Bank of Japan’s Kuroda Faces Tough Task to Persuade Markets He Won’t Pivot

Bank of Japan Governor Haruhiko Kuroda faces a growing challenge to convince investors that a policy pivot isn’t on the horizon following a wave of hawkish turns by global central bankers.

Kuroda continues to insist that the BOJ’s yield control framework is firmly bolted down without any tinkering under consideration given continued weakness in Japanese price growth. But he may need to take action as early as Wednesday to shore up that stance.

The rising tide of worldwide yields has reached Japan, pushing 5-year and 10-year rates to the highest levels since 2016. The moves suggest that sooner or later the central bank will have to back up its message with actions instead of words. 

“At this point, the market needs to see the BOJ affirming its easing commitment through actual steps,” said Yoshimasa Maruyama, chief market economist at SMBC Nikko Securities. “Speculation over possible policy adjustments will only ease once the BOJ jumps in to stop yield rises.”

Kuroda remains the last staunch dove at the world’s biggest central banks outside of China, after European Central Bank chief Christine Lagarde last week swiveled in the direction of tightening policy and Reserve Bank of Australia Governor Philip Lowe sketched out an interest-rate-hike scenario this year as inflation strengthens.

But Kuroda is already in his last full year at the helm of the BOJ, and investors are looking beyond his stimulus-focused stance to a future track toward possible policy normalization. 

To some degree the BOJ has been here before. In 2018, speculation of policy adjustments rocketed during a previous Federal Reserve tightening cycle. The BOJ defended its yield target range at that time right up to an announcement of adjustments, an about-turn that continues to feed ongoing chatter now.

Higher foreign ownership of Japanese bonds this time around means that more of a tussle could lie ahead as the BOJ looks to keep markets in line.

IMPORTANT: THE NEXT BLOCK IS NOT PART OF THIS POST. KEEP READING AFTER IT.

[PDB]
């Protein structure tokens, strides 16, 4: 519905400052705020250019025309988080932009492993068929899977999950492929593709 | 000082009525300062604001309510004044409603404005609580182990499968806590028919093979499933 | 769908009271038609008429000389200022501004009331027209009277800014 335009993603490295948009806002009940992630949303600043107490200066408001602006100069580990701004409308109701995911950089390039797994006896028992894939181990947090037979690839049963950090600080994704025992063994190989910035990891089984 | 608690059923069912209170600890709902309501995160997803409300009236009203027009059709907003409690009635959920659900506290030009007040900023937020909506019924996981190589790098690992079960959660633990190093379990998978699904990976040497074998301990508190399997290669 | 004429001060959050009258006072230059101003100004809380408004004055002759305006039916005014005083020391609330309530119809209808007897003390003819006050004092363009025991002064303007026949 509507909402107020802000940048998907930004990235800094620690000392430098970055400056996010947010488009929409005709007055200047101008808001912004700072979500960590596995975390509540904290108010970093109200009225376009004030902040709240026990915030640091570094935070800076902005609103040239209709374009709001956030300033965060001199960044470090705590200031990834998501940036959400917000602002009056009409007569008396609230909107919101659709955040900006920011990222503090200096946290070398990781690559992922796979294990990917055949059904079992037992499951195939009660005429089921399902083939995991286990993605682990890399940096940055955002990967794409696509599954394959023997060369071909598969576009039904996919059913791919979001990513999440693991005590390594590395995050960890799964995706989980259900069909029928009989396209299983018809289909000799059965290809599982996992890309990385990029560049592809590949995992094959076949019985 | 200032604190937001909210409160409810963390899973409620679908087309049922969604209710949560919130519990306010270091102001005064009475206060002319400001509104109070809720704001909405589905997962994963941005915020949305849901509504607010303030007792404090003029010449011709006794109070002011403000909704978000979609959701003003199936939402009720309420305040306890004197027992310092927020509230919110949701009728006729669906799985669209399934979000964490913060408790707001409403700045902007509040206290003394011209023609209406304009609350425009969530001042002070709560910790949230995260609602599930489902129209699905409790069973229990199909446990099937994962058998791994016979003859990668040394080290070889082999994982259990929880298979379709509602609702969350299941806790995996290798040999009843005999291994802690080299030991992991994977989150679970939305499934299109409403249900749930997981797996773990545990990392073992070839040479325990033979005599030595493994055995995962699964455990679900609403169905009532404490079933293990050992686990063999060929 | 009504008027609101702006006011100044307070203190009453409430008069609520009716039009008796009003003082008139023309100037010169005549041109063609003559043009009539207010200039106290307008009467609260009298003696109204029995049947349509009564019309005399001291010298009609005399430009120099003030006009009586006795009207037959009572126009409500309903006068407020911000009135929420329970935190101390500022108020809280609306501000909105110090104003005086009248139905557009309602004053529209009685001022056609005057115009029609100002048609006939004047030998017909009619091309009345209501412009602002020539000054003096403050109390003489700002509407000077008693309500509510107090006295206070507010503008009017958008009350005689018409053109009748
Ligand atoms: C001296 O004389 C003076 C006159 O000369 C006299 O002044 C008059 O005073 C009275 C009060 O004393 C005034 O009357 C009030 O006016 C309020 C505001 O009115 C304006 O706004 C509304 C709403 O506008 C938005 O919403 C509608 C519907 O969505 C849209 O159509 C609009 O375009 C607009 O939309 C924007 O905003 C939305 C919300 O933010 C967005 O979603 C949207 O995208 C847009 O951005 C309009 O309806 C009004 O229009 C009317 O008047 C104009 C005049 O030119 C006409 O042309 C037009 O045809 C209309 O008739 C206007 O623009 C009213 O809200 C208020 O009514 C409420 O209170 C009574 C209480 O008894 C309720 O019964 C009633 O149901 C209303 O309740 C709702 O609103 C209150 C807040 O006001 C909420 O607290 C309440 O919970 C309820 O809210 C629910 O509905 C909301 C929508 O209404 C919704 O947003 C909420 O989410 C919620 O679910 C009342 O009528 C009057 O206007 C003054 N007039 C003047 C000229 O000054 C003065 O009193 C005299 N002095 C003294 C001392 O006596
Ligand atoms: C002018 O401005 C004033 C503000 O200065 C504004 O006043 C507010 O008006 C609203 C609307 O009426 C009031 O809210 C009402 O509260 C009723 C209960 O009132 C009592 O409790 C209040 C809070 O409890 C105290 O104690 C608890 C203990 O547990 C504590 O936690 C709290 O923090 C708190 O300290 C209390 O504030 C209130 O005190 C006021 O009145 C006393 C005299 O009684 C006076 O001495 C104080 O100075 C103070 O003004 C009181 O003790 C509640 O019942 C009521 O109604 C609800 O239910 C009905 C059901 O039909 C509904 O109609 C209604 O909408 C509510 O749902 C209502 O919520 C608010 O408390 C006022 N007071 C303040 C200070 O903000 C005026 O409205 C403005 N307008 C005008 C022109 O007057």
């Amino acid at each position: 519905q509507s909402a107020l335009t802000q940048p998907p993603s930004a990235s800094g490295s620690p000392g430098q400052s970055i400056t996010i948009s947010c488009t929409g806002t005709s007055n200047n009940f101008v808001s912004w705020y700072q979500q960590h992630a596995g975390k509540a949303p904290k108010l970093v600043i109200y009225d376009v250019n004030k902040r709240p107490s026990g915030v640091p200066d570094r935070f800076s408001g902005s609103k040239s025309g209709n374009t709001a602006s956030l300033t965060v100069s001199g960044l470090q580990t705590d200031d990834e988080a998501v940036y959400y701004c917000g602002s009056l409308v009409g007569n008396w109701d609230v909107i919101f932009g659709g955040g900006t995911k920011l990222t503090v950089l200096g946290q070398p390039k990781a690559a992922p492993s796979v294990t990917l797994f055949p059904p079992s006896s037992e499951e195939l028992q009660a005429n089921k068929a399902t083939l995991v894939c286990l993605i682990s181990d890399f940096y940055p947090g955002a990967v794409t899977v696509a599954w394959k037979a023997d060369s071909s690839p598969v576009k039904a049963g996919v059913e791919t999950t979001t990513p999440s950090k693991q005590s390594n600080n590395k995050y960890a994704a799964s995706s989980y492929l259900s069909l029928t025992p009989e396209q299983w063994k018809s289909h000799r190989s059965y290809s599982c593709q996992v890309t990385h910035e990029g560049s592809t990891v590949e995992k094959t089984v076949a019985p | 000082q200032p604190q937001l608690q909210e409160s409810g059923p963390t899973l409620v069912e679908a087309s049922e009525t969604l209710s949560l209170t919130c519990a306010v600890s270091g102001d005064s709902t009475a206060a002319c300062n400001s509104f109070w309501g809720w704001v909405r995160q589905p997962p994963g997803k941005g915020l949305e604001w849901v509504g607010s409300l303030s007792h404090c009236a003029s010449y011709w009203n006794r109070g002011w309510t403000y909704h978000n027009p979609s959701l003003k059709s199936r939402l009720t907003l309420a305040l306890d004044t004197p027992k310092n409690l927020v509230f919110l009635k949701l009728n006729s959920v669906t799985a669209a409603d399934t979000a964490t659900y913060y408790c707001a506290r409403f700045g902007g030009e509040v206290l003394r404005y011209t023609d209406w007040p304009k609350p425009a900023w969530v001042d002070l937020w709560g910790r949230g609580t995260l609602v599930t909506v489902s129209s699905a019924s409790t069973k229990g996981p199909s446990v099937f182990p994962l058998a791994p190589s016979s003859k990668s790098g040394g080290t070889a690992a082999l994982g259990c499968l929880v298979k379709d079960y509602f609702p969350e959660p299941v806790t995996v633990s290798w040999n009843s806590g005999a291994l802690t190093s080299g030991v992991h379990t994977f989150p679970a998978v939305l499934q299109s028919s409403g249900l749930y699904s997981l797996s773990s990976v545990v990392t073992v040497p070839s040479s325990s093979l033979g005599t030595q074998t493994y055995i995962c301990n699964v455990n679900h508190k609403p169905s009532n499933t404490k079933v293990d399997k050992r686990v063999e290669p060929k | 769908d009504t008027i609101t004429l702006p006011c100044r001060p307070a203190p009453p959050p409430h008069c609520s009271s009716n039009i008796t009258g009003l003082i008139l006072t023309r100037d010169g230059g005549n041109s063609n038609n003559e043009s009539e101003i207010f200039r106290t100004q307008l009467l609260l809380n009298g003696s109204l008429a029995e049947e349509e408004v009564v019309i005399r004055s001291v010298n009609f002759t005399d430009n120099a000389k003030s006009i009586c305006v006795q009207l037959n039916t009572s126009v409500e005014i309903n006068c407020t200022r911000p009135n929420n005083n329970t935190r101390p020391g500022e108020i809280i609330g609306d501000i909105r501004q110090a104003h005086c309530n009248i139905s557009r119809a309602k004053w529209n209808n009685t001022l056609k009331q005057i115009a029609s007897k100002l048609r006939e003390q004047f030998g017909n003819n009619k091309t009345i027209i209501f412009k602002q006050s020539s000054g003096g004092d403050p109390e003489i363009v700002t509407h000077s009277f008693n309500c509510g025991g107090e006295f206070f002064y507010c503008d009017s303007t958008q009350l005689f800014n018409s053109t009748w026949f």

The yield on the 10-year JGB reached 0.21% on Tuesday, its highest since January 2016 and within sight of the BOJ’s ceiling of around 0.25% above its zero target. 

“I think the BOJ will refrain from taking any action until the 10-year yield reaches 0.25%,” said Ayako Sera, a market strategist at Sumitomo Mitsui (NYSE:SMFG) Trust Bank Ltd. in Tokyo. She thinks moving too soon risks overplaying the bank’s dovish position and causing an unpopular weakening of the yen.

The next watchpoint for observers of the standoff between bond traders and the BOJ comes Wednesday morning with a scheduled bond-buying operation. According to the central bank’s quarterly purchase schedule, it should swoop into the market for 425 billion yen ($3.7 billion) of JGBs in the five to 10-year range.

If the BOJ buys more it will be the first concrete action to stem the latest wave of yield gains. Like Sera, though, most analysts expect the central bank to resist the temptation to act until it becomes absolutely necessary.

“It’s more difficult for the BOJ now than in the past to prevent Japanese yields from following rising overseas yields due to foreigners’ increased holdings of yen assets and the higher correlation between local and overseas markets as a result,” said Takahiro Sekido, chief Japan strategist at MUFG Bank Ltd. in Tokyo.

Should markets continue to test the BOJ’s resolve, the bank may go straight to its heavy weaponry in the form of a fixed-rate operation that more clearly marks out its line in the sand. It could later offer a rate below the current market yield, essentially offering a payout for any bond holder who wants to grab it. 

While costly for the BOJ, that’s a hugely potent weapon that has worked so far to bring speculators to heel.

At the verbal level, Kuroda already appears to have pulled out all the stops.

The bullish message that 2% price growth is looming marked the first years of Kuroda’s leadership at the BOJ. But that signaling has long since turned 180 degrees as the governor now touts distant inflation as a justification for continuing with the BOJ’s stimulus program.

He ruled out the chance of looming policy normalization at a press conference in January after the bank forecast price growth of little more than half its 2% target in the years through early 2024.   

He even denied the possibility of raising interest rates before stable inflation was attained, going beyond a BOJ policy statement commitment just to increase the monetary base until then. Some of his colleagues on the board have also weighed in.

“The BOJ board members’ clear denial of a possible rate hike has had a strong effect,” Chotaro Morita, chief rates strategist at SMBC Nikko Securities Inc., wrote in a note. 

“There’s a strong belief in the market that the BOJ won’t abandon its 0.25% ceiling without making a formal decision first,” he added, contrasting the BOJ’s stance with the RBA’s abandoning of yield curve control last year.

Still, it’s getting harder for Kuroda to be persuasive on the BOJ’s future policy direction. 

“It’s still vivid among investors that Kuroda introduced negative rates a few days after he clearly denied it,” said Hiroshi Shiraishi, a senior economist at BNP Paribas (OTC:BNPQY) SA, referring to an unpopular surprise the governor pulled in 2016. 

“Investors also know it’s hard to flag a shift in the yield curve control well in advance,” Shiraishi said. “Because if you did, it would cause sharp volatility in the market.” 

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